Representatives of Beef Plan Movement (BPM) met with agriculture minister, Charlie McConalogue, earlier this week to discuss future Common Agricultural Policy (CAP) priorities for the livestock sector.

“The minister was very much in listening mode,” confirmed BPM chairman, Eamon Corley.

“Discussion centred on the impact of the current proposals on beef producer groups and the need for a root and branch review of the current star rating system.

“We also made it very clear that Beef Plan will not accept the proposed restriction on suckler cow numbers.

“It is totally discriminatory that sucker herd owners should be singled out in this way, relative to tillage, dairy, sheep and farmers in other sectors,” he added.

Suckler audits in CAP

Members of the Beef Plan Movement deputation also highlighted their concerns regarding the proposed introduction of Bord Bia audits as a compulsory element of the new suckler scheme.

It was pointed out to the minister b the delegation that such a measure was completely unacceptable and would have to be revisited.

Corley explained: “Being a member of Bord Bia Quality Assurance should not be a compulsory element to the new suckler scheme.

“Many small-scale farmers throughout the country sell weanlings and a few suckler cows.

“Currently there is no quality assurance bonus available for both weanlings and suckler cows, so why should these farmers who don’t finish cattle, go through the hassle of a Bord Bia inspection if there is no financial reward for it?”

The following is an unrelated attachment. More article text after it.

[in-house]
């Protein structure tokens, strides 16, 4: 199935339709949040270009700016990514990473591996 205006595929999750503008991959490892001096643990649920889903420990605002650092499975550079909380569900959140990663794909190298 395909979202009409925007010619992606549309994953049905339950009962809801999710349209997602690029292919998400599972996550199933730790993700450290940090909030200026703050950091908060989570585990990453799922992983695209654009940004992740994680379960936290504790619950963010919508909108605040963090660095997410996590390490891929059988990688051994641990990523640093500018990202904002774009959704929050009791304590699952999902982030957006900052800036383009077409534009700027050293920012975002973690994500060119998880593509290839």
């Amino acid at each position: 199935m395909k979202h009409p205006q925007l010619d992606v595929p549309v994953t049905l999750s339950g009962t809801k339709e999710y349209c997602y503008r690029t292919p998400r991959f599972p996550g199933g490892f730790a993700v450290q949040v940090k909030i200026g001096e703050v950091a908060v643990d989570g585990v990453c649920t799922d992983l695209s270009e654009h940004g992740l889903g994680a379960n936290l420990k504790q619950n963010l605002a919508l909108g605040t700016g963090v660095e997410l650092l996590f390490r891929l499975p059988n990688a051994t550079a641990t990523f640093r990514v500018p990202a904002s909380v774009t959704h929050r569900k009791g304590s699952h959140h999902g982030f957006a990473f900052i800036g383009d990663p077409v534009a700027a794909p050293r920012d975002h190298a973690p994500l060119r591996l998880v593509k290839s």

According to BPM, these farmers have participated in the Beef Data and Genomics Programme (BDGP).

Corley continued: “But making Bord Bia a compulsory element of the new suckler scheme will drive them away in their droves.

“Quite simply, an older generation of farmers, predominately in the west of Ireland, with a fear of inspectors and audits are not going to bother with it.”

Reducing paperwok

The Beef Plan Movement said that it pointed out to the minister that one of the aims of the new schemes is to try and cut out bureaucracy.

“This move clearly does the opposite and adds another layer which is completely unnecessary,” said Corley.

“It also serves to divert CAP [Common Agricultural Policy] money away from the small suckler farmers in the west of Ireland who promote biodiversity and keep rural communities alive, to Bord Bia.”

During the meeting, BPM said that the minister confirmed his intention to further consult with the farming industry on CAP over the next two months.

“This will entail him visiting two marts in each county,” said Corley.

“It’s an approach that should give the minister an opportunity to get real feedback from farmers on the ground. Beef Plan [Movement] can trace its origins to the support it originally received from livestock farmers, who use the marts on a regular basis.”

According to Corley, Beef Plan Movement has 1,600 fully paid up members with each of the 26 counties represented.